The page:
I always winch a bit when a player wants to do something in a roleplaying game and the game system denies it. They tend to look at me (if I’m gamemastering) with disbelief and say: “That’s stupid”. And I always silently answer: “No, that’s game mechanics”. No-one complains about a seemingly invincible queen who kills fully armoured knights on horseback without getting a scratch… in chess. That’s because chess is a very abstract game and people accept it right off the bat. And there’s the problem that plagues many roleplaying game systems: Abstraction.
D&D is a mashup of abstract concepts and hard representation. Hit points are an abstract generalization of one’s physical damage, morale and stamina. Squares are light abstractions of about 2×2 meter area, where only one person can fight effectively. People tend to take things at face value, imagining that when you roll enough attack to overcome the opponent’s armour class with your axe attack, you will hit the opponent with the axe. It takes damage and keeps on going. One asks “How did it take an axe into face and still keep on going?”. It’s game mechanics. It’s there to organize the in-game events (or in some cases, to invoke excitement). The abstractiveness of the system conflicts with the representation. That causes problems for people who either can’t or won’t suspend their disbelief.
As a great comic book character once said: “Never compromise”. I believe that there are only two routes to a working, internally consistent roleplaying game system: All-out abstraction or all-out representation. A representative game system should adhere to how this world works: To physics, to moral ambiguity, to common sense. Very ironically, the way to achieve such a game would be to eliminate almost all rules and give the game master full power over the happenings. No tabletop rule system will ever achieve such level of versimillitude that there are no conflicts in it. Hit points would have to go. Even some sort of hit location rule would be either too cubersome or too irrelevant to be of any use. Any sort of success/failure mechanic would most likely produce outlandish results at some point. I would like for someone to prove me wrong and present to me a realistic, easy-to-use tabletop rule system that won’t require any suspension of disbelief.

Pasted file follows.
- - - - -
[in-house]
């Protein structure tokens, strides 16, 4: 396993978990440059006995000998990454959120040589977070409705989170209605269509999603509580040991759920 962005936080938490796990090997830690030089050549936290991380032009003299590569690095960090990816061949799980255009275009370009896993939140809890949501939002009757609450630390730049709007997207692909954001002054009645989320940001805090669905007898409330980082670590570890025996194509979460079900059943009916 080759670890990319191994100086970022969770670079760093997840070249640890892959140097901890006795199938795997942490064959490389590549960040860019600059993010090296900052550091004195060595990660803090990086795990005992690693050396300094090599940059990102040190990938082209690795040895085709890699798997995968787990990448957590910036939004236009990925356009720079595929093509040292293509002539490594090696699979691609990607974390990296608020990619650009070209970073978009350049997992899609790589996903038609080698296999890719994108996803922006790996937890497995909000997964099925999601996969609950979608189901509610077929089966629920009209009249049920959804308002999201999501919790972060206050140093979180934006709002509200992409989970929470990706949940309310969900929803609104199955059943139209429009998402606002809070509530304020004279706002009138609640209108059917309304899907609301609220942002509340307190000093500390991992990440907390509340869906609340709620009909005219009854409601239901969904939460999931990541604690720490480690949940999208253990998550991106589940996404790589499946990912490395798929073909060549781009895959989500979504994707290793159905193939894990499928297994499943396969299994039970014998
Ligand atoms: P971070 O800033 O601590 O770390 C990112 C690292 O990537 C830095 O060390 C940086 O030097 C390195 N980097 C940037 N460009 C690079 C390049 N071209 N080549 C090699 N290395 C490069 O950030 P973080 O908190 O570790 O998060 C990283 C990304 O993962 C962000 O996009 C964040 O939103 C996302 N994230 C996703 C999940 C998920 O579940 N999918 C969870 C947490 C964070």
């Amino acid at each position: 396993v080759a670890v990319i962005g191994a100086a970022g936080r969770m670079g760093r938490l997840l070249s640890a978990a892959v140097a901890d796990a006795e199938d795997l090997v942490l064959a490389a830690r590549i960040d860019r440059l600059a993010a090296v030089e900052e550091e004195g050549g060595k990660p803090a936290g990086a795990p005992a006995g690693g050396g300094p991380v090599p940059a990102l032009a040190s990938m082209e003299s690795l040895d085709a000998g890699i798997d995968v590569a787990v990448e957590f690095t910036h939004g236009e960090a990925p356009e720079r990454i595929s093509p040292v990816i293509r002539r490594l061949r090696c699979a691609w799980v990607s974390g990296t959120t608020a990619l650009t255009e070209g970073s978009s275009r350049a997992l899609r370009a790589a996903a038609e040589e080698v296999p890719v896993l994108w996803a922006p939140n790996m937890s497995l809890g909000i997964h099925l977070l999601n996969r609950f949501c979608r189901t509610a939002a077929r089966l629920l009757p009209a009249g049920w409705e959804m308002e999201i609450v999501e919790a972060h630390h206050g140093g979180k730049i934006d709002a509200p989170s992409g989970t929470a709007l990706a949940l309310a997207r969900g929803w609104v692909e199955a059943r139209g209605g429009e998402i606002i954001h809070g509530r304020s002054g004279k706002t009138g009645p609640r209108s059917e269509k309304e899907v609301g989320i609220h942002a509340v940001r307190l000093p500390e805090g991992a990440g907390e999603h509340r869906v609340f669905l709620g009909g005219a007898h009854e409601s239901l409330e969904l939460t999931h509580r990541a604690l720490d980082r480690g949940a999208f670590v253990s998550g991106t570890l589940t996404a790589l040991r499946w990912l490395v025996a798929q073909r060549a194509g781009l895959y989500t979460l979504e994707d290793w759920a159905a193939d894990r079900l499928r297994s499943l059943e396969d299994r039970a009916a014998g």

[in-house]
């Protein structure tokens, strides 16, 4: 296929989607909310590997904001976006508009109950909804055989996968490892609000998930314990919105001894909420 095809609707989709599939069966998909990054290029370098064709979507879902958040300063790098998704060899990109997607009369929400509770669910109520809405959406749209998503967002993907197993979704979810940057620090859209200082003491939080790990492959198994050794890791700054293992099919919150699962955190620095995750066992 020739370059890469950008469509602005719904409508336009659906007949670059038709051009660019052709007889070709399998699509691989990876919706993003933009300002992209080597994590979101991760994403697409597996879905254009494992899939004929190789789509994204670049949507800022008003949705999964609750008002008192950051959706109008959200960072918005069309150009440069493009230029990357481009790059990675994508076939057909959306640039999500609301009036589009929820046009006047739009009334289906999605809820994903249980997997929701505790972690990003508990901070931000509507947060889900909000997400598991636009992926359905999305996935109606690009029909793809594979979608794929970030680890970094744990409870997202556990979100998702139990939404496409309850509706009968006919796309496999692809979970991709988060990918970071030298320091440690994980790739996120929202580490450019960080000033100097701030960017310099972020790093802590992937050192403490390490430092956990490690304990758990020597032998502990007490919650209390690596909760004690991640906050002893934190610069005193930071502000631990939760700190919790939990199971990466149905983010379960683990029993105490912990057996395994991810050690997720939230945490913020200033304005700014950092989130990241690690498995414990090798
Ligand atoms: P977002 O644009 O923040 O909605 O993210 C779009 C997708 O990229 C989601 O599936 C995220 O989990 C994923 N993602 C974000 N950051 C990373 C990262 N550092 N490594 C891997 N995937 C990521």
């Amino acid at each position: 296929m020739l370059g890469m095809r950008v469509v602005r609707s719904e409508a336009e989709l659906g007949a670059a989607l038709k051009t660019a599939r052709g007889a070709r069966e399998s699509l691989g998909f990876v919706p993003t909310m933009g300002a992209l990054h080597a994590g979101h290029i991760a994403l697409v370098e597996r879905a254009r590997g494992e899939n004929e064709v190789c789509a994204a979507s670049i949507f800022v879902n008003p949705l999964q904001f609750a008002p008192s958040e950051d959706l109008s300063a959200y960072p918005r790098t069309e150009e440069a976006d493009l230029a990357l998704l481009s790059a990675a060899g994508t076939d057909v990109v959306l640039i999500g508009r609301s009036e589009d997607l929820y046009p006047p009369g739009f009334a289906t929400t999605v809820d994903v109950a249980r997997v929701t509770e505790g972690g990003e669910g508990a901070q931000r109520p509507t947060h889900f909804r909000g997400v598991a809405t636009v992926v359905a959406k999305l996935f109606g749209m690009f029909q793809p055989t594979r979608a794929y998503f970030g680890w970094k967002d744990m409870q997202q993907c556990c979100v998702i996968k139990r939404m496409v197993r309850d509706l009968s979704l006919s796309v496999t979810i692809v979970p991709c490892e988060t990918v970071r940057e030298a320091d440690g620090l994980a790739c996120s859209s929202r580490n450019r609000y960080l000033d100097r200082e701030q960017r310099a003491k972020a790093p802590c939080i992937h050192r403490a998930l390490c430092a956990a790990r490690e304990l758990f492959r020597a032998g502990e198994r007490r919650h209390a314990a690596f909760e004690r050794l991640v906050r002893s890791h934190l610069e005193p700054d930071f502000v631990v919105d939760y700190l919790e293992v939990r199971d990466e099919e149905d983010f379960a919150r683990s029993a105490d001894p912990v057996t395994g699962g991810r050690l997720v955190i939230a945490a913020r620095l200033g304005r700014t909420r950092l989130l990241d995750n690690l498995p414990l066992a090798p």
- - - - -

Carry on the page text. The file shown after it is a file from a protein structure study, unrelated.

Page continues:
A fully abstract system is a much more interesting prospect, at least to me. It enables me to explore game mechanics and makes explaining in-game events easier (no reference points to reality sets imagination free). Dust Devils, an indie roleplaying game system that is based on poker, is an abstract system that enables conflict resolution without intruding upon the game world. Plus, it has cards. My inner card player (Magic, not conventional) is always dancing in glee when cards are involved. That is why I started to think about a card-based abstract conflict resolution mechanic.
Dominion, a crafty little card game, has an interesting progress mechanic. The players start out with a deck of three victory point cards and seven copper coins. At the end of their turn, they discard their hand and draw five cards from the deck. At their turn, they can use the coin cards to buy new cards that go to their deck and action cards to get more gold, more cards or other effects. The way the players constantly upgrade their deck and use their cards was the inspiration for my idea somewhat. I thought about the players’ characters being a deck of cards from which they draw their skills to use in a crisis. Let’s use this as the base for Champions of Ilea, a card-based roleplaying game.